Set a Goal for Yourself
Set a goal of learning new words.
Increase your verb vocabulary. Verbs are the powerhouses of language – they make your speech flow. Notice this change in verbs. Weak: The car went over the curb and came at him. Now with power-packed verbs: The car hurdled the curb and roared toward him. A powerful verb rockets your speech to life.
Acquire nouns and adjectives that are picturesque and colorful. Root out generalities such as: great, nice, fine and big. Demand a clear verbal photograph.
But remember: A huge, ponderous vocabulary is not what you want. Don't build a vocabulary as an end in itself. Practice using common, easily understandable, but powerful and picturesque and effective words – words you can use and words that others will understand. You should understand a fancy word such as utilize, but in most speeches the simple word use is better.
Powerful and persuasive voices require precise pronunciation.
Learn to articulate properly. It is simple and interesting. Tongue twisters are excellent for sharpening enunciation. They make your lips, jaw and tongue exercise and help people understand what you are saying.
Practice these continually. Concentrate on your particular articulation problems.
Tongue Twisters for B, P, M and W
These consonants demand active lips. Say "Boom." Explode that b. Bring those lips down hard, quickly and sharply for B, P, M. For the W, pucker the lips.
For B: A big black bug bit a big black bear, made a big black bear bleed.
For P: Peter Piper picked a peck of pickled peppers. If Peter Piper picked a peck of pickled peppers, where is the peck of pickled peppers Peter Piper picked?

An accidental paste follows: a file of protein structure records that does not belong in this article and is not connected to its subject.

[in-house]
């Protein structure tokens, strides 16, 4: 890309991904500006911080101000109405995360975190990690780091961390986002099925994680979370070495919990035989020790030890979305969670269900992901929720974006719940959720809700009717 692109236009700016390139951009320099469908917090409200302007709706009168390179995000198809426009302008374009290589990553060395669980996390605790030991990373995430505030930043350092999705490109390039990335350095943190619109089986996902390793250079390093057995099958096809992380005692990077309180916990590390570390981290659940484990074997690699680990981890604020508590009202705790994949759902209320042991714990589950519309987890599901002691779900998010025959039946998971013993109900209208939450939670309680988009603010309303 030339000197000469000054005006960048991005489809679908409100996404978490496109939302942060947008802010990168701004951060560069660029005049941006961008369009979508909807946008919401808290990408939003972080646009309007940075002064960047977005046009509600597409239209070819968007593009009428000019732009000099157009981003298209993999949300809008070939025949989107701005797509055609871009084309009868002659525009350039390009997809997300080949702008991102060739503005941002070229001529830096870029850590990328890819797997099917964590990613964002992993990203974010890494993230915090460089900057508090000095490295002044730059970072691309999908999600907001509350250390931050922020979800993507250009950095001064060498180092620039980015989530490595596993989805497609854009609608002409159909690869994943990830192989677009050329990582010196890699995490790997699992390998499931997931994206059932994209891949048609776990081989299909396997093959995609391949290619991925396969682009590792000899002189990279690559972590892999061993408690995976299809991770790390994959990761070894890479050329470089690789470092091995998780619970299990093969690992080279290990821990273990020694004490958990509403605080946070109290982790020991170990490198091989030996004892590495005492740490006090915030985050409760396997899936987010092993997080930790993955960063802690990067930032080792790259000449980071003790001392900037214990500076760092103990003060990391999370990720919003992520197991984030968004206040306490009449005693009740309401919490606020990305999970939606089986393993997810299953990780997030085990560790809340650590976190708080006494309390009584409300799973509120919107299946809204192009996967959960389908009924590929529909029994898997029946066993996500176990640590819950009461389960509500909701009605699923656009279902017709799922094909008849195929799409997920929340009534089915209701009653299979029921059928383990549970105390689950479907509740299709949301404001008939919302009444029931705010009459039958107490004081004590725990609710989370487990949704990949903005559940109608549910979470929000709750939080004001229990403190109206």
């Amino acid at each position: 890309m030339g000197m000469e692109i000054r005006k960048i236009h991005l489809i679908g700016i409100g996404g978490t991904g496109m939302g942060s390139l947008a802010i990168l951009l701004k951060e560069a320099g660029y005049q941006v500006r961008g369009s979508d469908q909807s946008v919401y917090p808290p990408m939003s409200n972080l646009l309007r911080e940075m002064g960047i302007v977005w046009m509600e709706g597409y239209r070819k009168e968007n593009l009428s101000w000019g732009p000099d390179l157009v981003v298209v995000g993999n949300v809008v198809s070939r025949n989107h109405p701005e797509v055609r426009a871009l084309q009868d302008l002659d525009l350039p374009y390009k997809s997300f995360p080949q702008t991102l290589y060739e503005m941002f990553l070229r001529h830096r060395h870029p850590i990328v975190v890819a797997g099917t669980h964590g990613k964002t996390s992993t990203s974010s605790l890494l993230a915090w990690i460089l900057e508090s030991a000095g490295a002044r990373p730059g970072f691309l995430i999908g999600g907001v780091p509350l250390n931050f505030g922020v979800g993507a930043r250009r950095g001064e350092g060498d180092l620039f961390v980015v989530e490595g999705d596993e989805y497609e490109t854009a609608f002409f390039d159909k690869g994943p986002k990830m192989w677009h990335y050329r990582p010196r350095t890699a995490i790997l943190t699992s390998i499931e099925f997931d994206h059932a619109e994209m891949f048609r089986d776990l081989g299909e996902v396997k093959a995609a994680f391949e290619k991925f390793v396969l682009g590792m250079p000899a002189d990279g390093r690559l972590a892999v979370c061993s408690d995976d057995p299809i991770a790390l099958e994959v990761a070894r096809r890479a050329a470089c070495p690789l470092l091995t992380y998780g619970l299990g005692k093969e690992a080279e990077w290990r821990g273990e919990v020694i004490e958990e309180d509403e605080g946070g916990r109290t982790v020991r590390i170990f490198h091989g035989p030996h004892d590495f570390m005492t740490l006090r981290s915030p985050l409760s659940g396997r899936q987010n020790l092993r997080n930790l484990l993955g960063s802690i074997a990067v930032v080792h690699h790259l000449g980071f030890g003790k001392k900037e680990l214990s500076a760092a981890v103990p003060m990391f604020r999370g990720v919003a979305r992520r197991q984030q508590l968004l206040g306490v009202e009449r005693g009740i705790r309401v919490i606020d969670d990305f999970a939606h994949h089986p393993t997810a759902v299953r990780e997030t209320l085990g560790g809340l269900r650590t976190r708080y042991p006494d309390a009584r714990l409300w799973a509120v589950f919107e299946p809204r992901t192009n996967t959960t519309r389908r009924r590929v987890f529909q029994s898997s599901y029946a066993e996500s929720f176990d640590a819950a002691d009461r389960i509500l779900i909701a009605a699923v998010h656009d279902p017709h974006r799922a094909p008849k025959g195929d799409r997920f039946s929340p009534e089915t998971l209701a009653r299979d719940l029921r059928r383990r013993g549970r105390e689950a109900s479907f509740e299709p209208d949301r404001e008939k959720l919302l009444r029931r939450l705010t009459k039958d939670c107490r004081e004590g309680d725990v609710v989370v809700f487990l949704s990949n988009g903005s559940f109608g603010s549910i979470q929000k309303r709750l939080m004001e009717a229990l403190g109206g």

For M: Military malarkey makes monstrous madmen into maligned martyrs.
For W:If a woodchuck would chuck wood, how much wood would a woodchuck chuck, if a woodchuck would chuck wood?
Th (thing) and TH (that)
Touch the tip of the tongue to the rim of the upper teeth. The tongue tip should protrude ever so slightly.
For Th: Theophilus Thistle, the thistle sifter, sifted a sieve of unsifted thistles. If Theophilus the thistle sifter sifted a sieve of unsifted thistles, where is the sieve of sifted thistles Theophilus the thistle sifter sifted?
For TH: What dost thou think of those that go thither?
S, Z and WH
These sounds require coordination. To pronounce S you raise your tongue, groove it and arch it toward the hard palate. Force the breath through the narrow fissure between your teeth. The same for the Z – except it is vocalized.
For Sh and Zh the fissure is broader. For Wh purse the lips as you blow through the opening.